The inside surface of the peripheral skirt or side wall portion 12 includes a short inner wall section 25 extending upwardly from the lowermost edge and having a diameter which is slightly larger than the wall portion 17. A tapered lead-in section 26 extends inwardly and upwardly from the inner wall section and merges with a smoothly rounded lower inner rib 27. Tapered walls 28 and 29 extend upwardly from the inner rib 27 and terminate at an inner shoulder 30 which extends radially inwardly of the overcap 10 and is spaced from the inner surface of the end wall 11 by a tapered portion 31 that extends inwardly and upwardly from the inner shoulder 30.

It is desirable for handling and shipping, and essential for use in high speed capping machines, that the overcap 10 be so designed as to inlcude a nesting fea ture wherein a plurality of the overcaps may be symmetrically positioned such as shown in FIGURE 3. As pointed out above, each of the overcaps 10 is provided with a tapered lead-in portion 16 and an outwardly extending support shoulder 18. The tapered lead-in portion 16 cooperates with the short inner wall section 25, of an adjacent overcap, such that the lowermost edge 20 of a first overcap is guided to a seated position on the outwardly extending support shoulder 18 of a second overcap.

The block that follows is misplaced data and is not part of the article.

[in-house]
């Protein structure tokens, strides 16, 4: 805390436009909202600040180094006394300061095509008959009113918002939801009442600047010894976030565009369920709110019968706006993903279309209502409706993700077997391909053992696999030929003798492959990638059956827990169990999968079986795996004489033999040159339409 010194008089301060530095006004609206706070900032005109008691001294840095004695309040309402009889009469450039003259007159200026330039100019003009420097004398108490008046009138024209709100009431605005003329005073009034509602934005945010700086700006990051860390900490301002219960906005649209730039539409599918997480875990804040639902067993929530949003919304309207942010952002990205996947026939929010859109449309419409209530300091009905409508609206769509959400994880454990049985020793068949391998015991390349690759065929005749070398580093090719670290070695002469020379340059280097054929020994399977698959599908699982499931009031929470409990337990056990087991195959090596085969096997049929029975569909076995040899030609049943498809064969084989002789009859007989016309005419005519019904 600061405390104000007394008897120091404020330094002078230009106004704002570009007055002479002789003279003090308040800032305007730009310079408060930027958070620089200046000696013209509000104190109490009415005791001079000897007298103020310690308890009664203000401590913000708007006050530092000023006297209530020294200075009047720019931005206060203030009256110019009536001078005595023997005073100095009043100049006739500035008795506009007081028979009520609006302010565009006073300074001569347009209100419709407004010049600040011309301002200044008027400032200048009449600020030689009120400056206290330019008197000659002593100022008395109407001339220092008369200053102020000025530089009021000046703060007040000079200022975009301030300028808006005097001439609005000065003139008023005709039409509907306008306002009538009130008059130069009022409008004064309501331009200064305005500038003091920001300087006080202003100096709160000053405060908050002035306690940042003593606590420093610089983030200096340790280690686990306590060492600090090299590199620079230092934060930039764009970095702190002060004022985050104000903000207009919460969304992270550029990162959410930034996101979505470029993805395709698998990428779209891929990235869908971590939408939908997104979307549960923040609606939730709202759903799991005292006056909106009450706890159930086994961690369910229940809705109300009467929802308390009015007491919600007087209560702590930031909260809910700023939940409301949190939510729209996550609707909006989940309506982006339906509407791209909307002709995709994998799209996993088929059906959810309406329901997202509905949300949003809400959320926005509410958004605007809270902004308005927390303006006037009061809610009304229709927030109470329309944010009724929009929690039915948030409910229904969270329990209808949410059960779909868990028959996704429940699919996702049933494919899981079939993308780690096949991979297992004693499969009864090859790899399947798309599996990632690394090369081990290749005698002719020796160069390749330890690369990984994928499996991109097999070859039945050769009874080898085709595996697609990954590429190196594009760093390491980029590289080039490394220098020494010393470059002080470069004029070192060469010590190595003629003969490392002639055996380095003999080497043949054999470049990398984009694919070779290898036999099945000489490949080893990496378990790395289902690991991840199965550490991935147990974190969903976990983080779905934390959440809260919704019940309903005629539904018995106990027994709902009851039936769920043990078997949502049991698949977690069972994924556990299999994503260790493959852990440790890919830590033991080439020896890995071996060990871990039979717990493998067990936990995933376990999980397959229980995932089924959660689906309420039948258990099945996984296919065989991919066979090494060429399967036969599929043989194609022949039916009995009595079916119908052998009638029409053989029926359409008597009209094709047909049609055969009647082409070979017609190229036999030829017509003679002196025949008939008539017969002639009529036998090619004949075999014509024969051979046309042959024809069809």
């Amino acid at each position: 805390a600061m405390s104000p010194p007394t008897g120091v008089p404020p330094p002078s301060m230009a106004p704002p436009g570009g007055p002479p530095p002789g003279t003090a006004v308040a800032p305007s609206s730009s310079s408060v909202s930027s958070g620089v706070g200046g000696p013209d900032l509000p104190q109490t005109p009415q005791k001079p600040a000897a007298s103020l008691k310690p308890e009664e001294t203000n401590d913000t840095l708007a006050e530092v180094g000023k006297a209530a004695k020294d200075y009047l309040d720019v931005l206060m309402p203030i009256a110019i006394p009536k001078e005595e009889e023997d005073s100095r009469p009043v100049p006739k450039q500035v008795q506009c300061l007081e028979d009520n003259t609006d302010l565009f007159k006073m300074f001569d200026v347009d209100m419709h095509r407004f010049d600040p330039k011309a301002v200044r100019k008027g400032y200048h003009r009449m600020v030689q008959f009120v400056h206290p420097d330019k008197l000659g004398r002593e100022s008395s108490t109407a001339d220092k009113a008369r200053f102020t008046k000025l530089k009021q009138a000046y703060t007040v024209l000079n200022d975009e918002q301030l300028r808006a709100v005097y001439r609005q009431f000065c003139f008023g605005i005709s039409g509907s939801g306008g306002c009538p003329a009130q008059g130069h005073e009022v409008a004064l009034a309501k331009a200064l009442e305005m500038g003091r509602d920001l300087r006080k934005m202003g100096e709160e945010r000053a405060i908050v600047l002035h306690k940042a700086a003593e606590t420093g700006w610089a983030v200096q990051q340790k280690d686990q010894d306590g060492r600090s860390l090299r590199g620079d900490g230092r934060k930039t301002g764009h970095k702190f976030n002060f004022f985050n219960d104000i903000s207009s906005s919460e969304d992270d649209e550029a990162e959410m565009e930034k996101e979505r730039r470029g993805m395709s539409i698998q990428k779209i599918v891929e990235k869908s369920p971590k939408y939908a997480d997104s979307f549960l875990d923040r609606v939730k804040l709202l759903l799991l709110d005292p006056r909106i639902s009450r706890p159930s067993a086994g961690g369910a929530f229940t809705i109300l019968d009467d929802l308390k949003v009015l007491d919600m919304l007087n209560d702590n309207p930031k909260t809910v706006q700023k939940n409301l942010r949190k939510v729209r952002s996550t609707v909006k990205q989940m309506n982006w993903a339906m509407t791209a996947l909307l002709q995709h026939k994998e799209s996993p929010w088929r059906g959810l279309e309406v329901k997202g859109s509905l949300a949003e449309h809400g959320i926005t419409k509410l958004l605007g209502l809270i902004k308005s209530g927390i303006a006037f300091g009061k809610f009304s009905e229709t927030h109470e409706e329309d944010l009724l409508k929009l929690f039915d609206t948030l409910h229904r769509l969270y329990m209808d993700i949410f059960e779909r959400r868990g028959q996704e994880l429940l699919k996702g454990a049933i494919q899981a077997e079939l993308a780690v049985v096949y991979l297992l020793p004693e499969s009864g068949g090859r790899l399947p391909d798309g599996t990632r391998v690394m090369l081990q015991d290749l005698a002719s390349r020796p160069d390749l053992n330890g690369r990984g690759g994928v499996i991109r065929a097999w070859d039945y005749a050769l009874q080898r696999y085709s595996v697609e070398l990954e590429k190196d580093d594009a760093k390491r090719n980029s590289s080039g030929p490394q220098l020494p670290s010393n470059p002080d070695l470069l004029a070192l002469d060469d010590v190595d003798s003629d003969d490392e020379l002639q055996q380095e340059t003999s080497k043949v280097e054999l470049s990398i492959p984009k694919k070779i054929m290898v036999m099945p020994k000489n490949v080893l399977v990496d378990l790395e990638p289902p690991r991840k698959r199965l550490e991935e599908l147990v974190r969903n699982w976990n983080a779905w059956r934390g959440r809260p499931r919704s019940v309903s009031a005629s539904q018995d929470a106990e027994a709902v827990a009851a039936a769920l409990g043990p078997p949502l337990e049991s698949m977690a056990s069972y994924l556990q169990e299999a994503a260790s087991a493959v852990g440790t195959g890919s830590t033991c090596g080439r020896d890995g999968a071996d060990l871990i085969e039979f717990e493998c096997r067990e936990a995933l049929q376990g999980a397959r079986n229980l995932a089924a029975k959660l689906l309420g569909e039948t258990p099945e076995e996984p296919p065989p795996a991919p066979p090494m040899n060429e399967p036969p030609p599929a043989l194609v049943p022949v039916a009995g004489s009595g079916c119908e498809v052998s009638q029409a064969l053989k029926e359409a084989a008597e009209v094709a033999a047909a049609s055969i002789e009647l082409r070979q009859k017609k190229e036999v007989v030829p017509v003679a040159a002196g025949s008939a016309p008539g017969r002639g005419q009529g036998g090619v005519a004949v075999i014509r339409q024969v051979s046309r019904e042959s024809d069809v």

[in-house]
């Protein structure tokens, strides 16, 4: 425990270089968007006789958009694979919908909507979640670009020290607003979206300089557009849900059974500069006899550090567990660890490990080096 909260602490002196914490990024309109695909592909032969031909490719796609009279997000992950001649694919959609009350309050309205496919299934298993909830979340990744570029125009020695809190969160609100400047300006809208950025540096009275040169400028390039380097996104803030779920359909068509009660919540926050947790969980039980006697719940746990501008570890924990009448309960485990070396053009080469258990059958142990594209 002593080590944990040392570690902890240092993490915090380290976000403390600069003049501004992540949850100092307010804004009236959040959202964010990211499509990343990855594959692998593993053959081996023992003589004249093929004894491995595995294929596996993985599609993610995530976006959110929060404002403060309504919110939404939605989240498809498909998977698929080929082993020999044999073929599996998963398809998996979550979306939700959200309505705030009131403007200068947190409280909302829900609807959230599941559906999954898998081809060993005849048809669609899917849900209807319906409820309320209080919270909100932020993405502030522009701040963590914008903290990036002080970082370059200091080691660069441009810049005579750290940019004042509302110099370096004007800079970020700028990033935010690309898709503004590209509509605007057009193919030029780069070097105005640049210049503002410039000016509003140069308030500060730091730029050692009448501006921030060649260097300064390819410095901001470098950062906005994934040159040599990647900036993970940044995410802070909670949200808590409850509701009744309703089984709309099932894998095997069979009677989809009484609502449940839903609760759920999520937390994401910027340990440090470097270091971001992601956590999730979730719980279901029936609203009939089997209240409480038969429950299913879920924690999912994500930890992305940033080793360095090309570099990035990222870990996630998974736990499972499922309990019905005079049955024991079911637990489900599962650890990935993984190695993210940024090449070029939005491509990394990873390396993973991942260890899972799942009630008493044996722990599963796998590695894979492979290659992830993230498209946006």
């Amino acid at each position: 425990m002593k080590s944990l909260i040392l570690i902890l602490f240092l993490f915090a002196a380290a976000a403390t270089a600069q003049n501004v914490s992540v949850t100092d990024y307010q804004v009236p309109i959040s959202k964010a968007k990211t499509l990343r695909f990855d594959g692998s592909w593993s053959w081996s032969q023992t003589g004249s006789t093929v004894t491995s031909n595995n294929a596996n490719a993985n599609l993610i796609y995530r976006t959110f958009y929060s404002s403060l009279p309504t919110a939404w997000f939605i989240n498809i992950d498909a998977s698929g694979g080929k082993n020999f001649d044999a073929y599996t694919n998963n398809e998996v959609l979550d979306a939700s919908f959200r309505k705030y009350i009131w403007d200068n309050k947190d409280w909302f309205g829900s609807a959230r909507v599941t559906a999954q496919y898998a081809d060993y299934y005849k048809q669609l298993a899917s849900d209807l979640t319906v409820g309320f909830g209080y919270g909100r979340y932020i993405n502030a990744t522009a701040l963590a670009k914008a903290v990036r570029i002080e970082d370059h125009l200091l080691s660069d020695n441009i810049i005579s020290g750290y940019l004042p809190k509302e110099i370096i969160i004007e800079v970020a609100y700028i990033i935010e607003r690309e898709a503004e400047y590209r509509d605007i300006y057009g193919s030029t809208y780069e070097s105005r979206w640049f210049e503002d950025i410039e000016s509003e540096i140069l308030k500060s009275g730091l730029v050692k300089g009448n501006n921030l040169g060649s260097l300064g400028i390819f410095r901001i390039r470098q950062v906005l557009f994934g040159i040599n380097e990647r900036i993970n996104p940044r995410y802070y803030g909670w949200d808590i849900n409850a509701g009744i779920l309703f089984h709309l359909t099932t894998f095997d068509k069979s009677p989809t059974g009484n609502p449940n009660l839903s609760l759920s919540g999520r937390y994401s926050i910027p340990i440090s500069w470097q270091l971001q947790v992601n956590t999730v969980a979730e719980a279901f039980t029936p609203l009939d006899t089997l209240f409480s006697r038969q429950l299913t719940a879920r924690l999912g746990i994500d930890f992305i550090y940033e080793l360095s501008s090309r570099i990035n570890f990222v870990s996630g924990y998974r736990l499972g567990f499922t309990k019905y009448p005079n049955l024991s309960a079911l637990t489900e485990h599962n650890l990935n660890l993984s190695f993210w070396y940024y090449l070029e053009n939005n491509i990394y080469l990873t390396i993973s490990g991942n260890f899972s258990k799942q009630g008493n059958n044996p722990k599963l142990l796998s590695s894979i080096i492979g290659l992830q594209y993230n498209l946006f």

In FIGURE 4, there is illustrated a fragmentary portion of a capping machine which includes an inclined chute, generally indicated by the numeral 35, which sequentially feeds a plurality of overcaps 10 into position to be engaged by a moving line of containers or cans 36. Also shown in FIGURE 4 is a roller 37 mounted for rotation on an axle 38 which is fixedly mounted in suitable supporting braces 39 and 41! so as to be fixed relative to the chute and the fixed supporting surface (not shown) for the container 36.

The containers or cans 36 are fed horizontally beneath the chute 35 and into engagement with the skirt portion 12 of an inclined overcap 10, as is shown in FIGURE 5, and continued horizontal movement of the container or can 36 moves the overcap 10 and the container or can 36 beneath the fixedly mounted roller 37.